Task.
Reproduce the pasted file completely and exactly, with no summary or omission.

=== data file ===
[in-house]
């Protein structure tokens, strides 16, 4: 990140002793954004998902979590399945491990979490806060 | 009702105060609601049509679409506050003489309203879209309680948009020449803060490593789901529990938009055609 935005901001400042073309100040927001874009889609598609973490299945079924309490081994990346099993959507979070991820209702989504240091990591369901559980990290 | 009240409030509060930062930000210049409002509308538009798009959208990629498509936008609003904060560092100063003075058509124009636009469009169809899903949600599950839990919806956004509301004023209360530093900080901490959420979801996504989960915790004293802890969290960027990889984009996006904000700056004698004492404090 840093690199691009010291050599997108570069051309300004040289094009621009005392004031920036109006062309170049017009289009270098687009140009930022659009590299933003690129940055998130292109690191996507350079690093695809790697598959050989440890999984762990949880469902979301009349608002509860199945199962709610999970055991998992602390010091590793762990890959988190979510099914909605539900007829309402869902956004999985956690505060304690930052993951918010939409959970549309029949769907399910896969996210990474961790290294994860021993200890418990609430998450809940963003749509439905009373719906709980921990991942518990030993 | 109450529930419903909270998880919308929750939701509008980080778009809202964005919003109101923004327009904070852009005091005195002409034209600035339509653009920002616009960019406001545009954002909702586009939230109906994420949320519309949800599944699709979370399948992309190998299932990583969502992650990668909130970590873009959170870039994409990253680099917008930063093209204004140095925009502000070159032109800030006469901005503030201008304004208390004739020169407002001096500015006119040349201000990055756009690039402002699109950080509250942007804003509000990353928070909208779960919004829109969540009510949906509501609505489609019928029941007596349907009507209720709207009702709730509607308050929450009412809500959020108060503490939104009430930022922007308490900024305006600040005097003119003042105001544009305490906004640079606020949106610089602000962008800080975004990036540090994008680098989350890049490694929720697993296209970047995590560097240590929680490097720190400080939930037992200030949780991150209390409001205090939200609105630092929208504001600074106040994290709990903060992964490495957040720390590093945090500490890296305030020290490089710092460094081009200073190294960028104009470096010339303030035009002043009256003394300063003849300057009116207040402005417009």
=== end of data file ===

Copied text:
[in-house]
């Protein structure tokens, strides 16, 4: 990140002793954004998902979590399945491990979490806060 | 009702105060609601049509679409506050003489309203879209309680948009020449803060490593789901529990938009055609 935005901001400042073309100040927001874009889609598609973490299945079924309490081994990346099993959507979070991820209702989504240091990591369901559980990290 | 009240409030509060930062930000210049409002509308538009798009959208990629498509936008609003904060560092100063003075058509124009636009469009169809899903949600599950839990919806956004509301004023209360530093900080901490959420979801996504989960915790004293802890969290960027990889984009996006904000700056004698004492404090 840093690199691009010291050599997108570069051309300004040289094009621009005392004031920036109006062309170049017009289009270098687009140009930022659009590299933003690129940055998130292109690191996507350079690093695809790697598959050989440890999984762990949880469902979301009349608002509860199945199962709610999970055991998992602390010091590793762990890959988190979510099914909605539900007829309402869902956004999985956690505060304690930052993951918010939409959970549309029949769907399910896969996210990474961790290294994860021993200890418990609430998450809940963003749509439905009373719906709980921990991942518990030993 | 109450529930419903909270998880919308929750939701509008980080778009809202964005919003109101923004327009904070852009005091005195002409034209600035339509653009920002616009960019406001545009954002909702586009939230109906994420949320519309949800599944699709979370399948992309190998299932990583969502992650990668909130970590873009959170870039994409990253680099917008930063093209204004140095925009502000070159032109800030006469901005503030201008304004208390004739020169407002001096500015006119040349201000990055756009690039402002699109950080509250942007804003509000990353928070909208779960919004829109969540009510949906509501609505489609019928029941007596349907009507209720709207009702709730509607308050929450009412809500959020108060503490939104009430930022922007308490900024305006600040005097003119003042105001544009305490906004640079606020949106610089602000962008800080975004990036540090994008680098989350890049490694929720697993296209970047995590560097240590929680490097720190400080939930037992200030949780991150209390409001205090939200609105630092929208504001600074106040994290709990903060992964490495957040720390590093945090500490890296305030020290490089710092460094081009200073190294960028104009470096010339303030035009002043009256003394300063003849300057009116207040402005417009």